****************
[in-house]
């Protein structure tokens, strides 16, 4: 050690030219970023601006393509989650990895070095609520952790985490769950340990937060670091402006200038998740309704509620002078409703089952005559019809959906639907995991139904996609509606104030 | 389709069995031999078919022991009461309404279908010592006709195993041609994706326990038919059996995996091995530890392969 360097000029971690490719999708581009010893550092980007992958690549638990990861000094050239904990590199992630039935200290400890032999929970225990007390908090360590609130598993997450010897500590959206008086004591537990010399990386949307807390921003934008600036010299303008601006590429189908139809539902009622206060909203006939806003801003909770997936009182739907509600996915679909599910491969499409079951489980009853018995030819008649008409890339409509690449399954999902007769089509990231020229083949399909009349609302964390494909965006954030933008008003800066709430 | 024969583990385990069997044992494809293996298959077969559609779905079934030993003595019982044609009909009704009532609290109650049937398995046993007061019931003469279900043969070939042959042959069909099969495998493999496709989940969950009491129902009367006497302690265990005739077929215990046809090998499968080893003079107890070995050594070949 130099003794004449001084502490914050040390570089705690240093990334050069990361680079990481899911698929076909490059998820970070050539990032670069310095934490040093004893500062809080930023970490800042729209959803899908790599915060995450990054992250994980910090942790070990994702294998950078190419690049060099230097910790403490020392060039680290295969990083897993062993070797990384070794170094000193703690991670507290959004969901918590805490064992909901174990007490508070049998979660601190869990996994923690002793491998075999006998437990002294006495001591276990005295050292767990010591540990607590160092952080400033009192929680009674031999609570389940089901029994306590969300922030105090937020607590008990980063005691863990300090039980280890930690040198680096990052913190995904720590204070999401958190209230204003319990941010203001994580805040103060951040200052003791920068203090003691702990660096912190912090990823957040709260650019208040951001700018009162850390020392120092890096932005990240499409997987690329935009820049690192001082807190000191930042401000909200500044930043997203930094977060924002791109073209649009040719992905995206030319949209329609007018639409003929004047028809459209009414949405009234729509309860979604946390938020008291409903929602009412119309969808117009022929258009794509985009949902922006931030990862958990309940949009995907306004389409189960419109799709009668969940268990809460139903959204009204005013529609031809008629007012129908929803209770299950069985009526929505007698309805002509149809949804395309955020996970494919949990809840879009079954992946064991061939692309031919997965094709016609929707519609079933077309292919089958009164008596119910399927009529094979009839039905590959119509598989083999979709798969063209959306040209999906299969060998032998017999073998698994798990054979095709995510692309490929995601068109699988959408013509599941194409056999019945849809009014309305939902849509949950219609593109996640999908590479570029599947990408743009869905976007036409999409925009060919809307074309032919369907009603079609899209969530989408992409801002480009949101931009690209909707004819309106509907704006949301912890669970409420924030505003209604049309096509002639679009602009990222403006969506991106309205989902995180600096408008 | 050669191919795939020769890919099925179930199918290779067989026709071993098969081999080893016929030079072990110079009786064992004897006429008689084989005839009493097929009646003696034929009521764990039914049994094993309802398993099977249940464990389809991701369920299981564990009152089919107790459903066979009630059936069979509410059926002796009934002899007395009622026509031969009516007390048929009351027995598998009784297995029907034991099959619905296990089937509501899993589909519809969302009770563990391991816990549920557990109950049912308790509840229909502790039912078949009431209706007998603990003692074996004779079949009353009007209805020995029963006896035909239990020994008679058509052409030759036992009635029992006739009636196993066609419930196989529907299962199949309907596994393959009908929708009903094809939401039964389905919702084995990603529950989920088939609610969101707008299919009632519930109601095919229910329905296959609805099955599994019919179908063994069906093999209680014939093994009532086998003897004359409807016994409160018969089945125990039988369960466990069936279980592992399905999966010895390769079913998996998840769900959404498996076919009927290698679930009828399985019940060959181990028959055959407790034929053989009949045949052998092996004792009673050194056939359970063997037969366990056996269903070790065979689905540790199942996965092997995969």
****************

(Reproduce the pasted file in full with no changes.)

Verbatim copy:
[in-house]
């Protein structure tokens, strides 16, 4: 050690030219970023601006393509989650990895070095609520952790985490769950340990937060670091402006200038998740309704509620002078409703089952005559019809959906639907995991139904996609509606104030 | 389709069995031999078919022991009461309404279908010592006709195993041609994706326990038919059996995996091995530890392969 360097000029971690490719999708581009010893550092980007992958690549638990990861000094050239904990590199992630039935200290400890032999929970225990007390908090360590609130598993997450010897500590959206008086004591537990010399990386949307807390921003934008600036010299303008601006590429189908139809539902009622206060909203006939806003801003909770997936009182739907509600996915679909599910491969499409079951489980009853018995030819008649008409890339409509690449399954999902007769089509990231020229083949399909009349609302964390494909965006954030933008008003800066709430 | 024969583990385990069997044992494809293996298959077969559609779905079934030993003595019982044609009909009704009532609290109650049937398995046993007061019931003469279900043969070939042959042959069909099969495998493999496709989940969950009491129902009367006497302690265990005739077929215990046809090998499968080893003079107890070995050594070949 130099003794004449001084502490914050040390570089705690240093990334050069990361680079990481899911698929076909490059998820970070050539990032670069310095934490040093004893500062809080930023970490800042729209959803899908790599915060995450990054992250994980910090942790070990994702294998950078190419690049060099230097910790403490020392060039680290295969990083897993062993070797990384070794170094000193703690991670507290959004969901918590805490064992909901174990007490508070049998979660601190869990996994923690002793491998075999006998437990002294006495001591276990005295050292767990010591540990607590160092952080400033009192929680009674031999609570389940089901029994306590969300922030105090937020607590008990980063005691863990300090039980280890930690040198680096990052913190995904720590204070999401958190209230204003319990941010203001994580805040103060951040200052003791920068203090003691702990660096912190912090990823957040709260650019208040951001700018009162850390020392120092890096932005990240499409997987690329935009820049690192001082807190000191930042401000909200500044930043997203930094977060924002791109073209649009040719992905995206030319949209329609007018639409003929004047028809459209009414949405009234729509309860979604946390938020008291409903929602009412119309969808117009022929258009794509985009949902922006931030990862958990309940949009995907306004389409189960419109799709009668969940268990809460139903959204009204005013529609031809008629007012129908929803209770299950069985009526929505007698309805002509149809949804395309955020996970494919949990809840879009079954992946064991061939692309031919997965094709016609929707519609079933077309292919089958009164008596119910399927009529094979009839039905590959119509598989083999979709798969063209959306040209999906299969060998032998017999073998698994798990054979095709995510692309490929995601068109699988959408013509599941194409056999019945849809009014309305939902849509949950219609593109996640999908590479570029599947990408743009869905976007036409999409925009060919809307074309032919369907009603079609899209969530989408992409801002480009949101931009690209909707004819309106509907704006949301912890669970409420924030505003209604049309096509002639679009602009990222403006969506991106309205989902995180600096408008 | 050669191919795939020769890919099925179930199918290779067989026709071993098969081999080893016929030079072990110079009786064992004897006429008689084989005839009493097929009646003696034929009521764990039914049994094993309802398993099977249940464990389809991701369920299981564990009152089919107790459903066979009630059936069979509410059926002796009934002899007395009622026509031969009516007390048929009351027995598998009784297995029907034991099959619905296990089937509501899993589909519809969302009770563990391991816990549920557990109950049912308790509840229909502790039912078949009431209706007998603990003692074996004779079949009353009007209805020995029963006896035909239990020994008679058509052409030759036992009635029992006739009636196993066609419930196989529907299962199949309907596994393959009908929708009903094809939401039964389905919702084995990603529950989920088939609610969101707008299919009632519930109601095919229910329905296959609805099955599994019919179908063994069906093999209680014939093994009532086998003897004359409807016994409160018969089945125990039988369960466990069936279980592992399905999966010895390769079913998996998840769900959404498996076919009927290698679930009828399985019940060959181990028959055959407790034929053989009949045949052998092996004792009673050194056939359970063997037969366990056996269903070790065979689905540790199942996965092997995969």